On many smart phones, each picture you take is encoded with the exact GPS coordinates of where it was taken, and if you upload the picture to the internet anyone could know where you are in seconds.
“It’s one more piece of a puzzle that someone who wanted to do something bad to you could use,” Clint Baxter with Jackson Technical told FOX23.
Geotagging is a big piece of that puzzle. When she snaps a cell phone picture Tulsa mom Janette Hammack could be unknowingly telling the world exactly where she is.
“As far as pictures of me and my child. when we're doing things and we're in our day to day routine, I might not want to be broadcasting that as much,” she said.
Inside the FOX23 studios we put geotagging to the test.
“If the geotagging information hasn't been stripped out, it will tell you the location of the photo, geographically where it was taken, and it will give you a link and you can click on it and you can go to a map and see where it was taken,” Clint explained as he showed Janette how the process works.
When we took a picture on her iPhone and sent it to a laptop. Instantly we could see where the photo was taken.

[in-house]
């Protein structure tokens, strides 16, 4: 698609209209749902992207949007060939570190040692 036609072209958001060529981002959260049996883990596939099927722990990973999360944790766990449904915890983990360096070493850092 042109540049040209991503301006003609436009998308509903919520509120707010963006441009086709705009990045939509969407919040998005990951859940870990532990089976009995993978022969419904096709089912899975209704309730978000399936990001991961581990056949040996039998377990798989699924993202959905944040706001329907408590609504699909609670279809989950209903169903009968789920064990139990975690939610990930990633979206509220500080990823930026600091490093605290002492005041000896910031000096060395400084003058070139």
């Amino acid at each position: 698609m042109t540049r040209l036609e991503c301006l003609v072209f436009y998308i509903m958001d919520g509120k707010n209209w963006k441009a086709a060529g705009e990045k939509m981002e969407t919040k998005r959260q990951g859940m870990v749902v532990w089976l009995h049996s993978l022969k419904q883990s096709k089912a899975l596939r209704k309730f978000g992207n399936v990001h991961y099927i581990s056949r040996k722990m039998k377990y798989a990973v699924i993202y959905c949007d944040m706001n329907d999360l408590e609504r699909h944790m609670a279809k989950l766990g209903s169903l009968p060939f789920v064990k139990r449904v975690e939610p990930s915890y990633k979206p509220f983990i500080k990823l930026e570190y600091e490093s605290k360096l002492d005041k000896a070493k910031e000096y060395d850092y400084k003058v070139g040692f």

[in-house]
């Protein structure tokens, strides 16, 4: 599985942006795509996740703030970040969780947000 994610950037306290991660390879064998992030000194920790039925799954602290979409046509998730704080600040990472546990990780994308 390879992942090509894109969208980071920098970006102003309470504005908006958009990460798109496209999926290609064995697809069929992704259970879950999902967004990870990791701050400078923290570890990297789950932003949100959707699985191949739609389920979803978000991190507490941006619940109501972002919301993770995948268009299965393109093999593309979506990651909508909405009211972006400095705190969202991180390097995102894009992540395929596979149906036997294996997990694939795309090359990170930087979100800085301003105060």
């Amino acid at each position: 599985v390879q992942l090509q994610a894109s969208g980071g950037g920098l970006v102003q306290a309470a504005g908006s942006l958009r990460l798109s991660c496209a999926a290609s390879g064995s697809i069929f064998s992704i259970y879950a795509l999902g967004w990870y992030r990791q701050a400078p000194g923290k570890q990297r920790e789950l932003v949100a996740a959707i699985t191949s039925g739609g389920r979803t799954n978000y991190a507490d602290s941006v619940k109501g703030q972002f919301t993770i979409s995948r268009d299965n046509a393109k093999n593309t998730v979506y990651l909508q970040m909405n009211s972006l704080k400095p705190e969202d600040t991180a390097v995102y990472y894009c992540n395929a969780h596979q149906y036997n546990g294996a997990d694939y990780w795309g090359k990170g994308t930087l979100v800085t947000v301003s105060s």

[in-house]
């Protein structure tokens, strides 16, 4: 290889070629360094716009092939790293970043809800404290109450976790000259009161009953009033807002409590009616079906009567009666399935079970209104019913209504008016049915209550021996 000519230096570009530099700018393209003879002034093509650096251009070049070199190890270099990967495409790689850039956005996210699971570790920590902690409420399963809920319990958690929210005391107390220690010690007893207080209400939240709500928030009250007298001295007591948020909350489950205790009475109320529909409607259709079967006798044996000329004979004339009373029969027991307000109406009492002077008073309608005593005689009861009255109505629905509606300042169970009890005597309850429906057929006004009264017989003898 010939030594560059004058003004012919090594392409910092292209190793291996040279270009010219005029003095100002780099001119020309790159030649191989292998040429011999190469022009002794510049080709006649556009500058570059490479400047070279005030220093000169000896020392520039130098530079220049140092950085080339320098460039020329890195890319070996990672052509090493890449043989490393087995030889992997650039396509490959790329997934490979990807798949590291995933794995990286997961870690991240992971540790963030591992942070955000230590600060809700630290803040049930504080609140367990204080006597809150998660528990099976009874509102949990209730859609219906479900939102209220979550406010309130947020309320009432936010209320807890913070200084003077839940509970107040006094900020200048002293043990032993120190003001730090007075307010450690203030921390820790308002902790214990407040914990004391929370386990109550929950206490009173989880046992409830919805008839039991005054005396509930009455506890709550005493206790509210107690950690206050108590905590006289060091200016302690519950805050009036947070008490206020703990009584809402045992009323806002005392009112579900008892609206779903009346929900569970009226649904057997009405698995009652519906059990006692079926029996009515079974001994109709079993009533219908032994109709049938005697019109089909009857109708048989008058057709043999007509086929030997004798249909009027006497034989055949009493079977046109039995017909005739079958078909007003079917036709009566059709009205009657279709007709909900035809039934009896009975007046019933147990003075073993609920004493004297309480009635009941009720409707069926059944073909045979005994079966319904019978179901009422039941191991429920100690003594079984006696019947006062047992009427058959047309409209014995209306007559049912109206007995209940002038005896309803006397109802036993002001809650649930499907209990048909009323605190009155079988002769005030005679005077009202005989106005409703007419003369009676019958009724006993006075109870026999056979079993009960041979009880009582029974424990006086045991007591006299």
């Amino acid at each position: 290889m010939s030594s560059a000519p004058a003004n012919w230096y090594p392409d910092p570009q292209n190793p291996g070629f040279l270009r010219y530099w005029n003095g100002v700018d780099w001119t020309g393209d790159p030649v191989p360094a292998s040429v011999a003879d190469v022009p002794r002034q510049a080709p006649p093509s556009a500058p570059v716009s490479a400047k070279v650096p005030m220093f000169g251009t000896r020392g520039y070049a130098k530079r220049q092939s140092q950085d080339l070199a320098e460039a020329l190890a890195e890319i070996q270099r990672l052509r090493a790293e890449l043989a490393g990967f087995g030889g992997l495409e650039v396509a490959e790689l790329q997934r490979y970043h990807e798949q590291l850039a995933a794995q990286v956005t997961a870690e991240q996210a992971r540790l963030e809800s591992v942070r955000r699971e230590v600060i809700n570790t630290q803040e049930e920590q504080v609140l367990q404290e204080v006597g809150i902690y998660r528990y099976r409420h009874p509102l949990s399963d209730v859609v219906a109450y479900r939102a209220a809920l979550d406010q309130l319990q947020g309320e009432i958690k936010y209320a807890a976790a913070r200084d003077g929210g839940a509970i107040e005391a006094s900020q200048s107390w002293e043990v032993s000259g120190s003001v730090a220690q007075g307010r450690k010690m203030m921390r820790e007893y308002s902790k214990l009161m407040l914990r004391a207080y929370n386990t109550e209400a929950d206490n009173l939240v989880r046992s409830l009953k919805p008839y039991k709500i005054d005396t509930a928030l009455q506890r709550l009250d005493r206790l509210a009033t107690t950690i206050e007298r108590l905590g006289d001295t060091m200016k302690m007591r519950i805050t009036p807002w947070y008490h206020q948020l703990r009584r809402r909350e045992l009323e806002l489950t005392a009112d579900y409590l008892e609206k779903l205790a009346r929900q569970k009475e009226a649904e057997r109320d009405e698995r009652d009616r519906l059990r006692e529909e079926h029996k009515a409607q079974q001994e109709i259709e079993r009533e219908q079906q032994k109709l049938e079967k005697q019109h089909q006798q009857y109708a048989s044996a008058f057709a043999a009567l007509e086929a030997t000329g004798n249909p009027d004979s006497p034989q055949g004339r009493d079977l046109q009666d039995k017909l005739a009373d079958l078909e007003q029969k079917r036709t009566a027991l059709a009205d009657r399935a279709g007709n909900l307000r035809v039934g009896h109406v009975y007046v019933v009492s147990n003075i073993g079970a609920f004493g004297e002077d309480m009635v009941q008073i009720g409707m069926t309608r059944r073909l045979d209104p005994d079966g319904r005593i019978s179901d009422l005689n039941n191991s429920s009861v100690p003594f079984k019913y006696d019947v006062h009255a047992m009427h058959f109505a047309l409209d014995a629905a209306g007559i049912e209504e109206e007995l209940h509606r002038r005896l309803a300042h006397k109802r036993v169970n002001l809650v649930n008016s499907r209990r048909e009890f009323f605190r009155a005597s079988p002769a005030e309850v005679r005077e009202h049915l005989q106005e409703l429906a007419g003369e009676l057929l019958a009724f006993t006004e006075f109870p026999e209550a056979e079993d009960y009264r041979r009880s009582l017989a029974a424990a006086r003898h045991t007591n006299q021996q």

“I can click on Google maps, and it should show that we're in FOX studios and there we are,” Baxter explained.
It was scary fast and scary accurate.
“I knew that there was a way to change the setting on my phone, I just hadn’t done it because I didn't know how,” Hammack told FOX23.
Clint showed her how to turn the geotagging feature off on her iPhone.
“You can turn location services off so it's not active for any application on your phone,” he said.
When you do that you can rest easy that your pictures aren't leaving a trail.
When it comes to sites like Facebook and Twitter where you could be posting dozens of pictures every month, recently they have stripped all of the geotagging information from pictures posted on those sites.
To find out how to disable geotagging from your cell phone, click here: http://icanstalku.com/how.php